Video: Why is Exercise Important for Lower Back Pain?

Video presented by Grant Cooper, MD

Video Transcript

Exercise is such an important thing for all of us to be doing for a whole host of reasons. In the lower back in particular, doing the right kinds of exercises for the lower back as part of an overall exercise routine can be such an important thing. Something that I tell people when they come in with lower back pain from a variety of different causes and they are concerned it could now be a lifelong thing that they are dealing with is I say, "Look, typically we are going to get this better and there's a glass half-full/half-empty way of looking at this. The glass half-empty is after somebody goes through an episode of lower back pain and they do nothing about it and just take care of the symptoms, then they are going to be more likely in the future probably to develop a similar kind of episode somewhere down the line. The glass half-full way of looking at it is if they take this as a learning experience and they learn a set of exercises that are going to take the pressure off the spine, then in some way they are going to be less likely than their neighbor to have anything like this happen to them in the future."

Most of us at some point in our lives are going to experience some kind of lower back pain. Most of us can probably prevent a lot of it if we took the time to do a few simple exercises to help take the pressure off the back and keep the back nice and healthy. The trouble is getting people to do those exercises before the fact. If we all just took an ounce of prevention, it would go a long way to alleviate a lot of the problems of lower back pain.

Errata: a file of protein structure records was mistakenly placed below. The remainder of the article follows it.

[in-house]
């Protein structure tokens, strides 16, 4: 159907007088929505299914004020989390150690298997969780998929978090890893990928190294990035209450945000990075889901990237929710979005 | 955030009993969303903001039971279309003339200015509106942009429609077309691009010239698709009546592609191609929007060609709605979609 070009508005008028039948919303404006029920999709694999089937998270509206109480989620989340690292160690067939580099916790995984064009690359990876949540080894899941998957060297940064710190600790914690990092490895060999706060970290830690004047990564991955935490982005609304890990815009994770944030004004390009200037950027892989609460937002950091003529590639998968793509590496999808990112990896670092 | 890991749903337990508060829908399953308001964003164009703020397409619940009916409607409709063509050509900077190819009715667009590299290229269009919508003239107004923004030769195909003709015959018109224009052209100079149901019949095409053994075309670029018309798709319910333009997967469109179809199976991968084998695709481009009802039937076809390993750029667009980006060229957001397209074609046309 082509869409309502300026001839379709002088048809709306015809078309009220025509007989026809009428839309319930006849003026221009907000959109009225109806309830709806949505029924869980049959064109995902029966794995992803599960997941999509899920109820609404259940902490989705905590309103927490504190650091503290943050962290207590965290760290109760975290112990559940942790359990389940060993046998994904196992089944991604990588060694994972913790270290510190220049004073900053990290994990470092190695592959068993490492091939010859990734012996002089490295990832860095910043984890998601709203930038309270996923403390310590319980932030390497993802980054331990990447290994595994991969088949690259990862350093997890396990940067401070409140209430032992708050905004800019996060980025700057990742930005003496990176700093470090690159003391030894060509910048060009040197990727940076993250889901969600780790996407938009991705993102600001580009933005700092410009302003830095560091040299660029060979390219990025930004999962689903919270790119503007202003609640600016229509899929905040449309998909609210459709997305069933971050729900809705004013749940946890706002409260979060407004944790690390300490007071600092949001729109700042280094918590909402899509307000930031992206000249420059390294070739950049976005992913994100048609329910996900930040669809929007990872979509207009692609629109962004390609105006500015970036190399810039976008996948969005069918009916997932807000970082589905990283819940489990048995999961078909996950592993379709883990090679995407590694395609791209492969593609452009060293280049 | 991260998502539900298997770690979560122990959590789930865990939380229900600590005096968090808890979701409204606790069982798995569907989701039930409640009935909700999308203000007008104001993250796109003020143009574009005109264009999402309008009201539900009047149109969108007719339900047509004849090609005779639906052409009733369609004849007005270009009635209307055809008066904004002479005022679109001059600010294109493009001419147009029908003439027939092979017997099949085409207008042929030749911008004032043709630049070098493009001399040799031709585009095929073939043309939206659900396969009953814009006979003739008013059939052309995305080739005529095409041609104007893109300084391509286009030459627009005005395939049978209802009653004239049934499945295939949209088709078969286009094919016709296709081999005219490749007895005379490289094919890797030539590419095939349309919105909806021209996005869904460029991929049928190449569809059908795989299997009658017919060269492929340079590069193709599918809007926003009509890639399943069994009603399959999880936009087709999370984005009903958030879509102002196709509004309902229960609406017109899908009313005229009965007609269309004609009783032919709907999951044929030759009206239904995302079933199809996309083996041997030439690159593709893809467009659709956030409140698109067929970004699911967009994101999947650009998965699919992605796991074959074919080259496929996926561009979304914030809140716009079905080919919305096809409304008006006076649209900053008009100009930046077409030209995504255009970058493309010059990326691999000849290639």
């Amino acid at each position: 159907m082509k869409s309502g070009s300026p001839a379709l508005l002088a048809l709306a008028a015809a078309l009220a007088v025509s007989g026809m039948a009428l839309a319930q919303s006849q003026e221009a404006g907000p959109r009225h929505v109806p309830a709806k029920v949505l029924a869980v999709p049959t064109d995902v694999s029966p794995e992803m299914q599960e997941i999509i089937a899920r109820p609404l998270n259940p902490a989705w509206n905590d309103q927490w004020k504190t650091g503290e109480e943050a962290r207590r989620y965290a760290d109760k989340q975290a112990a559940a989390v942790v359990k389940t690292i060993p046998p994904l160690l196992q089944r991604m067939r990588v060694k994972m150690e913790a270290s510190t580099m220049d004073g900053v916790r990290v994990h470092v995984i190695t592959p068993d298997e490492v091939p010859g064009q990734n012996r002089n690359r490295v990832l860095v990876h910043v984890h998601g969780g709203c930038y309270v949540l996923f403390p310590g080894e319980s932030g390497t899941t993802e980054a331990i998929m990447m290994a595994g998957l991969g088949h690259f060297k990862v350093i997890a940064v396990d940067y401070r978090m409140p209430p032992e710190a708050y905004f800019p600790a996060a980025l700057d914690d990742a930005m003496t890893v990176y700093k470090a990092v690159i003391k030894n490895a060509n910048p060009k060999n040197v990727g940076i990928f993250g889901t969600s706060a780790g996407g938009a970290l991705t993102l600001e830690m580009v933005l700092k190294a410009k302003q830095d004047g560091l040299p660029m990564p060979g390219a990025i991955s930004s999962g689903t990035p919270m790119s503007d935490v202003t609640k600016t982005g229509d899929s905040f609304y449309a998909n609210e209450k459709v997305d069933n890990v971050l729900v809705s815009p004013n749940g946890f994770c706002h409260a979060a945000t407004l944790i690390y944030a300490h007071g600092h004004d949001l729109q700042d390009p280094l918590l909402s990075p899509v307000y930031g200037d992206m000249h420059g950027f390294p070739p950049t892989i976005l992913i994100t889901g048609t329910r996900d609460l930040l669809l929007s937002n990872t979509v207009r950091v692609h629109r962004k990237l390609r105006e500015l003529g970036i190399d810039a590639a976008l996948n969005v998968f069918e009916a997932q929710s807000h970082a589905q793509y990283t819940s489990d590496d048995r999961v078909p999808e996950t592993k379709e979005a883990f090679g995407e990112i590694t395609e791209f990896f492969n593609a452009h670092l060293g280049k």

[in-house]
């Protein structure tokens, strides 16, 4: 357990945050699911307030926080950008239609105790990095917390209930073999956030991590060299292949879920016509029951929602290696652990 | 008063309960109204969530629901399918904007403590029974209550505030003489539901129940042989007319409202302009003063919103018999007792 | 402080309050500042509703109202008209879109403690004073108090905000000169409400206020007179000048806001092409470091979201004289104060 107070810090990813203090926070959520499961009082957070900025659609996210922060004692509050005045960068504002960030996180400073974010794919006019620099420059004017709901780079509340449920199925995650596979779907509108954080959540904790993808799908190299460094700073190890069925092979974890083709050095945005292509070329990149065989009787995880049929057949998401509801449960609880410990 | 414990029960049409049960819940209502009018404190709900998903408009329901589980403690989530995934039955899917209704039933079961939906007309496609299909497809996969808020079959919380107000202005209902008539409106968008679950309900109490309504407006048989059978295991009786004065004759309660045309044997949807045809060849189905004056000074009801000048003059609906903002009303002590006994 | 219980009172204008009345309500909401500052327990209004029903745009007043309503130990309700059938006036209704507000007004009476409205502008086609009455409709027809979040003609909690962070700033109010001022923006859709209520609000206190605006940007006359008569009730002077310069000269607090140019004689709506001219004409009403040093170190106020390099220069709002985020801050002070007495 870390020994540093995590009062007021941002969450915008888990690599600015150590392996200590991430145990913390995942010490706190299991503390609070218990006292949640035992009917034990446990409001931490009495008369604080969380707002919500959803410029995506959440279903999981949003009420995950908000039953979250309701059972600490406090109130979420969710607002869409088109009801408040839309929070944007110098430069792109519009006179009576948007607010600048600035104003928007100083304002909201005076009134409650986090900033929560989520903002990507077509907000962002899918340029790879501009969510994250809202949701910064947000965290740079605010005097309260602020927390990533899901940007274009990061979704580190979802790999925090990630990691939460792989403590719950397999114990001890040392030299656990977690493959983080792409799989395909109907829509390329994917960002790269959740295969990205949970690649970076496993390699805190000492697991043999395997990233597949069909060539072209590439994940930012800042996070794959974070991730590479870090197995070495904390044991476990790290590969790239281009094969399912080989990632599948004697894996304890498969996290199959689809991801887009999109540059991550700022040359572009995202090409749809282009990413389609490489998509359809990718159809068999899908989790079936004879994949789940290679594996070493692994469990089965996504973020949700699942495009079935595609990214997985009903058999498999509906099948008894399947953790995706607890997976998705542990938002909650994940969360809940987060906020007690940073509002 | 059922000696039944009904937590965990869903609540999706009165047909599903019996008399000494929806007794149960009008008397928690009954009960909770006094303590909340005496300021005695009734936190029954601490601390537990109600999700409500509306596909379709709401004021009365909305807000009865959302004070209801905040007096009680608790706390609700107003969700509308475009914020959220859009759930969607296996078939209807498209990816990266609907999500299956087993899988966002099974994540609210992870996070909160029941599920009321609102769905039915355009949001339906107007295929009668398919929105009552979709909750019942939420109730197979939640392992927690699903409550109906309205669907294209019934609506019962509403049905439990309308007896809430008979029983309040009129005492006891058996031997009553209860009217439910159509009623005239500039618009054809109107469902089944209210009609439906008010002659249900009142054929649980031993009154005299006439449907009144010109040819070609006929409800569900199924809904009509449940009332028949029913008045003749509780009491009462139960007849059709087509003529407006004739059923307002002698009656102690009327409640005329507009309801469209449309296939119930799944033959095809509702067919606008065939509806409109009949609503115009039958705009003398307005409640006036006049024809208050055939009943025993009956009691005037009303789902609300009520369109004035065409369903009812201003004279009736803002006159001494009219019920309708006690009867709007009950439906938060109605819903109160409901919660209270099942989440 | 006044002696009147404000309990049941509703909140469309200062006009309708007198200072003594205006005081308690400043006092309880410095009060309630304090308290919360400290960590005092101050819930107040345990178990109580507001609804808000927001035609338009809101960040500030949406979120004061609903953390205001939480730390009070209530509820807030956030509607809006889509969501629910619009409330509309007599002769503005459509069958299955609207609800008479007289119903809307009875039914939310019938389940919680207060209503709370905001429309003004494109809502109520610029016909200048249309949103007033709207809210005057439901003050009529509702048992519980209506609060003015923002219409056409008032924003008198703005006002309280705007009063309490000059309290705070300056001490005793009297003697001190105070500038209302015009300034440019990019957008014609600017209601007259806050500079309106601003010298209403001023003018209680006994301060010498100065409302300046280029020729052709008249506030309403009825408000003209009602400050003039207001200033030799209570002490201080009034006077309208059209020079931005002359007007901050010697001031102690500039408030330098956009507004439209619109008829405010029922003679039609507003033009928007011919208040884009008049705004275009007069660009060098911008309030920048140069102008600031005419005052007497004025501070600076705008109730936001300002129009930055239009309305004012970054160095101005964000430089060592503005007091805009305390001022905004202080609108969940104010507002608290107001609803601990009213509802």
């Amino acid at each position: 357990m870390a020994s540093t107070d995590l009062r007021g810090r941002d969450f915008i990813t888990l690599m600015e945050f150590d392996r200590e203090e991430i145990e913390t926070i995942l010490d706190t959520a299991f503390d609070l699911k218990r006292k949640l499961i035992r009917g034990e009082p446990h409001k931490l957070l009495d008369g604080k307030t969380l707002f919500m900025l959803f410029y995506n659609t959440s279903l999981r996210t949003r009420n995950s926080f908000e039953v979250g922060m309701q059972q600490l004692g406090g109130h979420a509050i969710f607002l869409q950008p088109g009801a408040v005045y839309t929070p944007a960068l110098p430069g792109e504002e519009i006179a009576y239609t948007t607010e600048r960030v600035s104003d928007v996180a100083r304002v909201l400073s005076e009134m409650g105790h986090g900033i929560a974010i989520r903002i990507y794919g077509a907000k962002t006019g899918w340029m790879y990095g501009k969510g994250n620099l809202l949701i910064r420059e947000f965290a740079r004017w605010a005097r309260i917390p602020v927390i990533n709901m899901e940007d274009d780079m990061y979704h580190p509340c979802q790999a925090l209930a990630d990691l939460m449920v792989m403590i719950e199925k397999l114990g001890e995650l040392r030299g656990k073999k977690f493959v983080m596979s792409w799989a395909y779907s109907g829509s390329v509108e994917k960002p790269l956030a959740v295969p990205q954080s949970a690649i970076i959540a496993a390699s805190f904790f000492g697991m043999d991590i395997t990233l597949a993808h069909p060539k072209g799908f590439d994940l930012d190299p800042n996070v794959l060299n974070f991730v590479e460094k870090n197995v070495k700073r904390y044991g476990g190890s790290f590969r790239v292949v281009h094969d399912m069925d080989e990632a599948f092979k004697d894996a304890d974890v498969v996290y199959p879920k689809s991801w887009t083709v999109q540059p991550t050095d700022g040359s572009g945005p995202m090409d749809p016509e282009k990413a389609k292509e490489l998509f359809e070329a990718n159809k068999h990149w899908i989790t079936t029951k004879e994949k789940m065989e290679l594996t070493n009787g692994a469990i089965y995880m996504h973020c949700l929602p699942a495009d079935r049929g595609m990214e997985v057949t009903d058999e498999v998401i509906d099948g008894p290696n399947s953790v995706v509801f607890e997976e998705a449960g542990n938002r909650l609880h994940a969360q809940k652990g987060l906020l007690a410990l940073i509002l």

The reason that those kinds of exercise for the lower back are so important is because the spine is like a mast on a ship. The same way that a mast on a ship has all these ropes attached to it, the ropes are attached to the mast to help unload the mast so that the mast doesn't fall over and crack. A mast cannot support its own weight without the ropes. The same is true with the human spine. If you take the human spine out and put it on the table and you put some axial pressure on it, it can support about thirty-five pounds of pressure. We all weigh more than thirty-five pounds, so we all rely on certain muscles that attach onto the spine to take the pressure off of the spine. When those muscles are weak or imbalanced or not integrated properly, then the stresses that go though us every day, instead of getting taken up by the muscles the way that we'd like them to, they start going through the static structures in the spine - the things that can't get out of the way, such as the discs and the facet joints. This leads to a lot of wear and tear within the spine. By getting the muscles right, we take the pressure off the spine and we make the spine a lot more durable.

Doing exercises for the spine doesn't have to be a life change or even a major commitment, but we do need to be consistent with it. We should plan to do at least ten to fifteen minutes of exercises on a relatively daily basis to retrain the muscles.